Wednesday, January 2, 2013

Brave, Brave, Brave Sir Boehner

I would really love to get into staring contests with any Republican US Congressman or Senator.  I'm pretty sure I could beat them all.  Certainly President SCOAMT and the Democrats do every time.

Late last night, the Republicans caved on the Fiscal Cliff negotiations and traded away their only hole card- tax rate hikes- for the promise that maybe, possibly, sometime in the future, the Democrats will consider spending cuts.  If they feel like it.

This is like the political version of "Henry the VIII."  The next verse really is the same as the first, and it really doesn't get better; it only gets worse.

The Republican dominated House voted for the Democrat-controlled Senate's "Fiscal Cliff" bill which does not actually address the fiscal cliff at all.  However, because Republicans are about as clear sighted as Mr. Magoo, they were unable to articulate that the Cliff was not some artifact of current law (the automatic tax hikes and fiscal sequestration).  The Cliff is a flaw inherent in our current system that means that at some date, possibly in the not-to-distant future, we'll simply run out of money.

Not that we'll run out of currency; that is impossible since we print our own.  But currency is not money.  Money is an abstract representation of the value of the productivity of the people.  The more currency their is, the less it represents that money (we call that "inflation").  But, at some point, there simply will not be enough valuable productivity to pay all of our bills.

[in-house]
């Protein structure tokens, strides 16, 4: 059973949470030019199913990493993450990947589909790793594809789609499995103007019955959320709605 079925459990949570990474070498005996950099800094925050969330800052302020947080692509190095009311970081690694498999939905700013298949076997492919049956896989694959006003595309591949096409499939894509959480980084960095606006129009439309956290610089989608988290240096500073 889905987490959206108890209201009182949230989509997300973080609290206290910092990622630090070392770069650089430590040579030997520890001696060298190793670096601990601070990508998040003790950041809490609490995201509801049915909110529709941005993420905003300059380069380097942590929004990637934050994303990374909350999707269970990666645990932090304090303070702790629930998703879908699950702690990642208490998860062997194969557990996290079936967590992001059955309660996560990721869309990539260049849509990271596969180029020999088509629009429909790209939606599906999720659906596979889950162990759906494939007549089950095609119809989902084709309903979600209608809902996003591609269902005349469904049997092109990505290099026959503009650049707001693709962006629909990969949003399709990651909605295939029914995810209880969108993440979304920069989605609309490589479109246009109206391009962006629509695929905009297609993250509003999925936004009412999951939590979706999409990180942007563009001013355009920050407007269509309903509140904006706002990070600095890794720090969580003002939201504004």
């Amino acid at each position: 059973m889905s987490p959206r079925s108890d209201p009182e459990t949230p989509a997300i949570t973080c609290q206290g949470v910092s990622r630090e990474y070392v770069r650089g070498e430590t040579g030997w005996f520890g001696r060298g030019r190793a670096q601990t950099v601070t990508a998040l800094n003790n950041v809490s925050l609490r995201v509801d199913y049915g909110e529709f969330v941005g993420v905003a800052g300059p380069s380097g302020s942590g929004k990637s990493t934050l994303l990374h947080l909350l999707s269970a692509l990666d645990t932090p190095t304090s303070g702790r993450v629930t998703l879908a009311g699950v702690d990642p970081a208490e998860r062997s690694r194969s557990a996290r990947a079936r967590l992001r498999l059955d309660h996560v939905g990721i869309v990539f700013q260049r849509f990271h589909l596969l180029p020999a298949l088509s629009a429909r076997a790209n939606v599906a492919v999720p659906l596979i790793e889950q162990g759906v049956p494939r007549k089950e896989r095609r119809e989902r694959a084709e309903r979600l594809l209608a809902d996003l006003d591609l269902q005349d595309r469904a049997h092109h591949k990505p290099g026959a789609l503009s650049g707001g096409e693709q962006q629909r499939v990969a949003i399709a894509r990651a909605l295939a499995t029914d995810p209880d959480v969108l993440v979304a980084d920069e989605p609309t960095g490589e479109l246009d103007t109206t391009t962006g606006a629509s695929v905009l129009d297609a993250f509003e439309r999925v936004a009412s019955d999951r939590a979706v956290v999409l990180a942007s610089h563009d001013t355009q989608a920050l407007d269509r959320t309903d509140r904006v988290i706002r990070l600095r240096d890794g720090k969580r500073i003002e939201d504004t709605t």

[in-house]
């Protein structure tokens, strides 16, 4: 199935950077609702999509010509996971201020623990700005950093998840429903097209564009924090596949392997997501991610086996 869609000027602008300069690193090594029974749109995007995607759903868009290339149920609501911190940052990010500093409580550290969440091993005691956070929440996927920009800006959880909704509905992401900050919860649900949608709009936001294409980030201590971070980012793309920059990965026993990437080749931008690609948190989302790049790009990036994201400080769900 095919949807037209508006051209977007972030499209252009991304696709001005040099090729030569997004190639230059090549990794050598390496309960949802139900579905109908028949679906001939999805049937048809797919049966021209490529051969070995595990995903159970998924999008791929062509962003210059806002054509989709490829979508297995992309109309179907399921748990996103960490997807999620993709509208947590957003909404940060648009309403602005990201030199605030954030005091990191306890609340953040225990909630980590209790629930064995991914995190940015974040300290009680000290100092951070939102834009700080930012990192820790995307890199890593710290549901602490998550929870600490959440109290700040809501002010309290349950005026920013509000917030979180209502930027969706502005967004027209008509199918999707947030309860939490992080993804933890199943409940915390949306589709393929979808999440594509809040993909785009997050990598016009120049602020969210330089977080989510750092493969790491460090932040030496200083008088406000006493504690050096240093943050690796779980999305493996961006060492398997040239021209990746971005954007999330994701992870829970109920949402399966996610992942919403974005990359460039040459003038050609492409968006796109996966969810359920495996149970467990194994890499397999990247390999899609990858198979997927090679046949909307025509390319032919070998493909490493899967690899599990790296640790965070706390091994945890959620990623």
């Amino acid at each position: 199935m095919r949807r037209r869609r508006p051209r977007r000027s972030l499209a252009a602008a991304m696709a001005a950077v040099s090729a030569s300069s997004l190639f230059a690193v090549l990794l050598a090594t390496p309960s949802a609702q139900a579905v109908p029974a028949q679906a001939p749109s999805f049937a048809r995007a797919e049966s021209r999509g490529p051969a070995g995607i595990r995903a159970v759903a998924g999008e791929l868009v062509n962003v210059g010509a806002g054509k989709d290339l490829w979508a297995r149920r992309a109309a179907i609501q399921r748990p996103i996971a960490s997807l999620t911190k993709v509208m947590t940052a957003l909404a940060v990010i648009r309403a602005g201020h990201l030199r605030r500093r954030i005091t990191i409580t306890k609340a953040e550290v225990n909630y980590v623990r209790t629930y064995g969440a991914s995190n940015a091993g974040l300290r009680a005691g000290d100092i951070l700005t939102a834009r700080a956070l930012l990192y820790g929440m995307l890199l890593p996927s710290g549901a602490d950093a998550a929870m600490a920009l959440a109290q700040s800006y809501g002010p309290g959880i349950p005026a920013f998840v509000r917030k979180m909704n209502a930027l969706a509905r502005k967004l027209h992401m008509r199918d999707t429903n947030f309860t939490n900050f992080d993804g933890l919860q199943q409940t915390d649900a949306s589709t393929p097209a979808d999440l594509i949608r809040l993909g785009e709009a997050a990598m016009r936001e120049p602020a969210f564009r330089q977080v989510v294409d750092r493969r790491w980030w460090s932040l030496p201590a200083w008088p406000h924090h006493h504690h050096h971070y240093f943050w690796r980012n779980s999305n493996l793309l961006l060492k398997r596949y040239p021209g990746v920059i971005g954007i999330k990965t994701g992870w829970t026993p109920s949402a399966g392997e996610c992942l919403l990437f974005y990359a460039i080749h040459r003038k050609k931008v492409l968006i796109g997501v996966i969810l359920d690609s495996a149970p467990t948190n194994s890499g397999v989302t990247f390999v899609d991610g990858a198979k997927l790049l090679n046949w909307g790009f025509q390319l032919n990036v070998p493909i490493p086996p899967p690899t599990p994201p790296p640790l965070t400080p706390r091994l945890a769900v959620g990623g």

When that happens, the whole house of cards will come tumbling down.

Now, since money is a fixed thing- dependent directly upon the value of the productivity of the people- it is impossible (or at least incredibly improbable) that taxation, either more or less of it, will address the fiscal cliff in any significant way.  The only thing that is sure to work is getting spending under control.

And Republicans let our best chance at doing just that slip right through their fingers.

However, to have done so would have required courage.  Addressing spending would have required Republicans to put up with being vilified, and pilloried.  It would have required them to stand up against both the Democrats and the Democrat's even more Liberal allies in the Media.  It would have required clear and coherent explanation of the actual nature of the problem.

Instead, like Brave Sir Robin, Speaker John Boehner decided that "compromise" was more important than principle.  He decided to bravely run away from a confrontation, because he was more afraid of possible negative consequences to himself than he was of the guaranteed negative consequences for the economy, and for the American People.

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